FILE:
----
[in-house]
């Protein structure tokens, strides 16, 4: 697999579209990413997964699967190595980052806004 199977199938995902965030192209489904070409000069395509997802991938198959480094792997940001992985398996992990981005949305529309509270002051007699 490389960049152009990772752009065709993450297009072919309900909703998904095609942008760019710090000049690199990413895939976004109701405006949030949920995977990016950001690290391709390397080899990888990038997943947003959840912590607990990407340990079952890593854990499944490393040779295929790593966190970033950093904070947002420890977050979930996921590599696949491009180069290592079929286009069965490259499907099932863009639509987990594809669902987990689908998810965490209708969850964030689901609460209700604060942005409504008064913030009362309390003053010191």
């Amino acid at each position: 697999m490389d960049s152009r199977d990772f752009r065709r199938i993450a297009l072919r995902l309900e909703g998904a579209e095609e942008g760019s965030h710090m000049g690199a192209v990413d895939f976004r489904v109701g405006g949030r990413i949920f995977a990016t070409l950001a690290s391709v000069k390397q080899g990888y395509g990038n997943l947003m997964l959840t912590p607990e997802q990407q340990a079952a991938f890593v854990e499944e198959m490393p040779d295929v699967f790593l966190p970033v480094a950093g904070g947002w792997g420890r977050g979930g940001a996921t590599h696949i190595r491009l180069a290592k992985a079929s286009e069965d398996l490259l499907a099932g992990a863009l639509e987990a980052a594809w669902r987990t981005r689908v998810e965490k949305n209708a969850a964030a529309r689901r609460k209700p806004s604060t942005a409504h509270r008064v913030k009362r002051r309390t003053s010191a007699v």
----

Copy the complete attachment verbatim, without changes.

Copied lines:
[in-house]
């Protein structure tokens, strides 16, 4: 697999579209990413997964699967190595980052806004 199977199938995902965030192209489904070409000069395509997802991938198959480094792997940001992985398996992990981005949305529309509270002051007699 490389960049152009990772752009065709993450297009072919309900909703998904095609942008760019710090000049690199990413895939976004109701405006949030949920995977990016950001690290391709390397080899990888990038997943947003959840912590607990990407340990079952890593854990499944490393040779295929790593966190970033950093904070947002420890977050979930996921590599696949491009180069290592079929286009069965490259499907099932863009639509987990594809669902987990689908998810965490209708969850964030689901609460209700604060942005409504008064913030009362309390003053010191």
């Amino acid at each position: 697999m490389d960049s152009r199977d990772f752009r065709r199938i993450a297009l072919r995902l309900e909703g998904a579209e095609e942008g760019s965030h710090m000049g690199a192209v990413d895939f976004r489904v109701g405006g949030r990413i949920f995977a990016t070409l950001a690290s391709v000069k390397q080899g990888y395509g990038n997943l947003m997964l959840t912590p607990e997802q990407q340990a079952a991938f890593v854990e499944e198959m490393p040779d295929v699967f790593l966190p970033v480094a950093g904070g947002w792997g420890r977050g979930g940001a996921t590599h696949i190595r491009l180069a290592k992985a079929s286009e069965d398996l490259l499907a099932g992990a863009l639509e987990a980052a594809w669902r987990t981005r689908v998810e965490k949305n209708a969850a964030a529309r689901r609460k209700p806004s604060t942005a409504h509270r008064v913030k009362r002051r309390t003053s010191a007699v």